Bil Browning

Help stop local bigotry

Filed By Bil Browning | September 12, 2006 11:49 AM | comments

Filed in: Action Alerts, Fundie Watch, The Movement

On this Thursday, September 14th, notorious homophobe and Jamaican dancehall star Buju Banton will be performing in Bloomington at the Bluebird nightclub.

Banton is well-known for his song "Boom Bye Bye" which calls for violence against the LGBT community. In the song, Banton suggests killing gays and lesbians by shooting them in the head, pouring acid on them or setting them on fire. Forced by his recording label to make a statement, Banton refused to apologize - instead citing the Bible and his Rastafarian religion. Rastas, however, are supposed to be non-violent.

Several Banton concerts have been protested or canceled as the LGBT community has reacted in outrage. Amnesty International has called for Banton's prosecution for a June 24, 2004 attack on six gay men who were forced from their homes and beaten severely. One of the assailants was Buju Banton. Banton was not arrested and charged until September 2005 - nearly 15 months after the alleged attack - despite a warrant for his arrest having been issued in June 2004. He was acquitted last January. No one was held responsible for the attacks - they were simply swept under the rug.

If you don't think that Bloomington, Indiana - one of the first municipalities in the state to offer protections to the LGBT community - is the right venue for Buju Banton's brand of homophobia and sexism, please call or e-mail the Bluebird management and tell them today. You can call the Bluebird at (812) 336-3984.

Remember - the concert is scheduled for Thursday. Time is of the essence! Give them a call today and ask that they cancel the concert. Let's not sweep Banton under the rug in our state.

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If you're going to be in the Bloomington area Thursday night and want to be involved in the protest (should one take place) please e-mail iuhrc(AT)!

I believe that the same person that owns The Bluebird owns The Vogue as well. Tell them that they will loss your business both places.

I called the Bluebird tonight (to make sure they were open) and spoke with the guy who answered the phone. The manager wasn't around. I told him that I thought promoting a guy who advocated pouring acid on gays and lesbians was beyond the pale. He agreed with me and said he'd even told management that he didn't want to see the concert happen either. :) Even the staff supports us!

It saddens me to see such ignorance and hatred coming from a group of people who is in need of so much support from the general community in times like these. Reggae music and rastafarianism is a beatiful religion, based upon the teaching of Marcus Garvey. Yes, there are parts that some don't agree with. However, by entering another's culture from the outside and telling another man your rights have suddenly over-ridden his and the rest of ours, you have set back black rights for the sake of your own. There is no way to fight bigotry with bigotry. I am tired of seeing people on the internet bash this man for remarks made in his youth. And I also believe strongly that we have all been given the chance for reprieval at some time or another. Here is a man grown up in a culture based in slavery, which by the way, was the very same oprresors who outlawed homosexsuality in Jamaica; Britain. So, I urge everyone not to give in to this hatred against religion and allow people who want and need spiritual upliftment and positivity to hear this wonderful music. How can you hold down another to further your own cause? Allow this man to do his work!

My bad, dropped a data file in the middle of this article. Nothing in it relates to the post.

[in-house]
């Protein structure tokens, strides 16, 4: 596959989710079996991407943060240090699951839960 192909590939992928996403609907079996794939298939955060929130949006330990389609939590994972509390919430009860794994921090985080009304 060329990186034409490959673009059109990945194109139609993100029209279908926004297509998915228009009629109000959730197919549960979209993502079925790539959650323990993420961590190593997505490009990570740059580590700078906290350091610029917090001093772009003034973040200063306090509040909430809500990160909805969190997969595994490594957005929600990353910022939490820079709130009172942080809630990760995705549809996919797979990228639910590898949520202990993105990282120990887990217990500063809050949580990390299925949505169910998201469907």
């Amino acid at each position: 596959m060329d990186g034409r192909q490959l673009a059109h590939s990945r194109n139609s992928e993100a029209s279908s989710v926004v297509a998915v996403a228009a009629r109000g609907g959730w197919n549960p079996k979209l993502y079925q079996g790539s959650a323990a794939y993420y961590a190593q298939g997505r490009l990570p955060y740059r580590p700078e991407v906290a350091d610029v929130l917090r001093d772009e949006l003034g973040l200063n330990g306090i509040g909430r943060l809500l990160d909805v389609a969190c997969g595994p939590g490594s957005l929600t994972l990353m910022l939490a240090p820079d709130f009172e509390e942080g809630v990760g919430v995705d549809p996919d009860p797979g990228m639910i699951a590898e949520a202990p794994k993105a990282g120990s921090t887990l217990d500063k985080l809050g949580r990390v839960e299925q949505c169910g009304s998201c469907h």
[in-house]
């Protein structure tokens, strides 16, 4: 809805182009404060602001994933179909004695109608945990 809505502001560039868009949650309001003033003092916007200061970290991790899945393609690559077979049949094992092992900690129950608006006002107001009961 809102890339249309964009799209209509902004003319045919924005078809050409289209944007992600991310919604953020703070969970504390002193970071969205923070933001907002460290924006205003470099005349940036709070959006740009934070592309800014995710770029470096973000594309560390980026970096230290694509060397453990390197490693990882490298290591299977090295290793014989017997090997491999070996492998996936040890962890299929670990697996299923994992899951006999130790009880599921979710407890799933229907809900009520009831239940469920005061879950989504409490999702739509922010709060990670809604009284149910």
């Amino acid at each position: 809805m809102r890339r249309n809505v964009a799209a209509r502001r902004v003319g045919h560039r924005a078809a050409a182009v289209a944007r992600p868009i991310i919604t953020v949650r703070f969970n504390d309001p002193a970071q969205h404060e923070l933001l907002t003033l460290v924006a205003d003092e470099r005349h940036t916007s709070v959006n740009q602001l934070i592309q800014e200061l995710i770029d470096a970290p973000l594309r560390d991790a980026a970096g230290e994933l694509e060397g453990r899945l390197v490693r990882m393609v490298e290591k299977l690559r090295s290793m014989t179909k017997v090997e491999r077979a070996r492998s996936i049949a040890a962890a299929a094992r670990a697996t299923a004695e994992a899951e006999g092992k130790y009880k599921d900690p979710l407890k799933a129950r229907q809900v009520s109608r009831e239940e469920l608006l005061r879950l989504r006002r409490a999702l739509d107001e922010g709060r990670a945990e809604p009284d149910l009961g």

Tasha C. S. Rodney | September 26, 2006 7:24 PM

Jamaicans society is largely Christian. Due to their religious beliefs most Jamaicans like most people of non-western cultures strongly disagree with homosexuality but they do not react violently towards gays. Many dancehall artists like most Jamaicans think that homosexuality is wrong, however they do not advocate for the actual killing of homosexuals nor do they incite violence against them. These accusations are based on a misinterpretation of dancehall lyrics and are not based on the facts.

When the lyrics of many Jamaican dancehall songs are translated into other languages they appear extremely violent. The literal meanings of these songs are in fact violent. However, these lyrics are not meant to be taken literally.

Dancehall artists discuss a number of issues with violent terms making reference to a "lyrical gun" as explained by an expert on the subject Dr. Carolyn Cooper a professor at the University of the West Indies. Artists discuss issues from sex to lyrical competitions violently. They talk about ?killing? competitors, their sexual partners,informers, and homosexuals in their lyrics. However, these lyrics are merely allegories. Similar to the one Bob Marley used in his song ?I Shot the Sheriff?.

Dancehall artists like Buju Banton, Sizzla, Bounty Killa are following in the footsteps of Bob Marley. They uplift the people with their music and encourage them to fight to improve the system. These artists should not be crucified; they should be crowned.

Tasha C.S. Rodney